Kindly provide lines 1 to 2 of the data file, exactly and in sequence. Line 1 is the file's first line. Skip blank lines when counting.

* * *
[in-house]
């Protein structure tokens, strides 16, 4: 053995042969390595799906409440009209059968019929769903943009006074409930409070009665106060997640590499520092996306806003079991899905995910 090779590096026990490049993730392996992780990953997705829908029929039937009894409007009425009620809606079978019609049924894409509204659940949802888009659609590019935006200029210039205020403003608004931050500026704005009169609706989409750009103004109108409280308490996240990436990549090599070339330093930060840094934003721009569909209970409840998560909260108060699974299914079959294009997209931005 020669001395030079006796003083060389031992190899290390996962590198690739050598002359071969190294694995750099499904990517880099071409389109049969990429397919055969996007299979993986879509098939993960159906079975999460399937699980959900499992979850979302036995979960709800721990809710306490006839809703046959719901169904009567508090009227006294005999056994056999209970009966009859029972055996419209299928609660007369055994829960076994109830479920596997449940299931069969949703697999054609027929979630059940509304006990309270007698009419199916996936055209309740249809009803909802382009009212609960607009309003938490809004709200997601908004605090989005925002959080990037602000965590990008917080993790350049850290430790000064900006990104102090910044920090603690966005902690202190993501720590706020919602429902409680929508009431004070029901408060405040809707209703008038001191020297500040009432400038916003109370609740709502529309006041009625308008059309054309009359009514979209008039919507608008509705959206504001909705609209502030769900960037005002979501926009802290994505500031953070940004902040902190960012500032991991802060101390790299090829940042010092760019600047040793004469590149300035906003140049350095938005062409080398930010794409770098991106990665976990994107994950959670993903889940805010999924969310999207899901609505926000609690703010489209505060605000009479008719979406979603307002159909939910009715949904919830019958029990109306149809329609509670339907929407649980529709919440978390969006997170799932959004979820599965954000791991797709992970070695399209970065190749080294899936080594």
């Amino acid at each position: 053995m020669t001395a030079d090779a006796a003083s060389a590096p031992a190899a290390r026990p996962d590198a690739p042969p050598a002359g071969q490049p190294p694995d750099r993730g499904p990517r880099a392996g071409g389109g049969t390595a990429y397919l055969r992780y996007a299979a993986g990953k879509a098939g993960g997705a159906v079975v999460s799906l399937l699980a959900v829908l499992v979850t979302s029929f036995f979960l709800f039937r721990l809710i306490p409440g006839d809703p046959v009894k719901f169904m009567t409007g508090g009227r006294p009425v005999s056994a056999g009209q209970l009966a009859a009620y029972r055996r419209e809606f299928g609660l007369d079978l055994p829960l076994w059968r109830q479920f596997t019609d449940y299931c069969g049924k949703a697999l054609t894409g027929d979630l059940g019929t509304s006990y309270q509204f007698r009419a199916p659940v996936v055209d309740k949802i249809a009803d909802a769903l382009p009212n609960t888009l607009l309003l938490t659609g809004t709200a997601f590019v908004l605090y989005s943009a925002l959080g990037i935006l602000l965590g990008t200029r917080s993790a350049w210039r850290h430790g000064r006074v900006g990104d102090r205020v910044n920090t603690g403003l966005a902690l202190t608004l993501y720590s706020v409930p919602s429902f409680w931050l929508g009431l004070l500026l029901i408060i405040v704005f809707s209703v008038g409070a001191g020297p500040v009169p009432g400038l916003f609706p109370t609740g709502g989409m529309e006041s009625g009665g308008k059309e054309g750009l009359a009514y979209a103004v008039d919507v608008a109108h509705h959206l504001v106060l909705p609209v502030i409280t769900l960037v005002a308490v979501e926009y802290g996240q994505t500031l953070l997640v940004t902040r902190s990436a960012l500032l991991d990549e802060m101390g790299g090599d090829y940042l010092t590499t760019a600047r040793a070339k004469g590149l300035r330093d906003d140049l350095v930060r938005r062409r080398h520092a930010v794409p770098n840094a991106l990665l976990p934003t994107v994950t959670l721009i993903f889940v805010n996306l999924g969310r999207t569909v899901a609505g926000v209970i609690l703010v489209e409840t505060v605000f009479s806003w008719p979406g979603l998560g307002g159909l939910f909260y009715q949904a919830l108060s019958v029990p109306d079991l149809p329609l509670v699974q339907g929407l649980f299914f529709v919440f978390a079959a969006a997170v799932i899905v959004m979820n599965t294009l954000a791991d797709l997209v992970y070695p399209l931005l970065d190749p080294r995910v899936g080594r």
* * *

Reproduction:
[in-house]
């Protein structure tokens, strides 16, 4: 053995042969390595799906409440009209059968019929769903943009006074409930409070009665106060997640590499520092996306806003079991899905995910 090779590096026990490049993730392996992780990953997705829908029929039937009894409007009425009620809606079978019609049924894409509204659940949802888009659609590019935006200029210039205020403003608004931050500026704005009169609706989409750009103004109108409280308490996240990436990549090599070339330093930060840094934003721009569909209970409840998560909260108060699974299914079959294009997209931005 020669001395030079006796003083060389031992190899290390996962590198690739050598002359071969190294694995750099499904990517880099071409389109049969990429397919055969996007299979993986879509098939993960159906079975999460399937699980959900499992979850979302036995979960709800721990809710306490006839809703046959719901169904009567508090009227006294005999056994056999209970009966009859029972055996419209299928609660007369055994829960076994109830479920596997449940299931069969949703697999054609027929979630059940509304006990309270007698009419199916996936055209309740249809009803909802382009009212609960607009309003938490809004709200997601908004605090989005925002959080990037602000965590990008917080993790350049850290430790000064900006990104102090910044920090603690966005902690202190993501720590706020919602429902409680929508009431004070029901408060405040809707209703008038001191020297500040009432400038916003109370609740709502529309006041009625308008059309054309009359009514979209008039919507608008509705959206504001909705609209502030769900960037005002979501926009802290994505500031953070940004902040902190960012500032991991802060101390790299090829940042010092760019600047040793004469590149300035906003140049350095938005062409080398930010794409770098991106990665976990994107994950959670993903889940805010999924969310999207899901609505926000609690703010489209505060605000009479008719979406979603307002159909939910009715949904919830019958029990109306149809329609509670339907929407649980529709919440978390969006997170799932959004979820599965954000791991797709992970070695399209970065190749080294899936080594």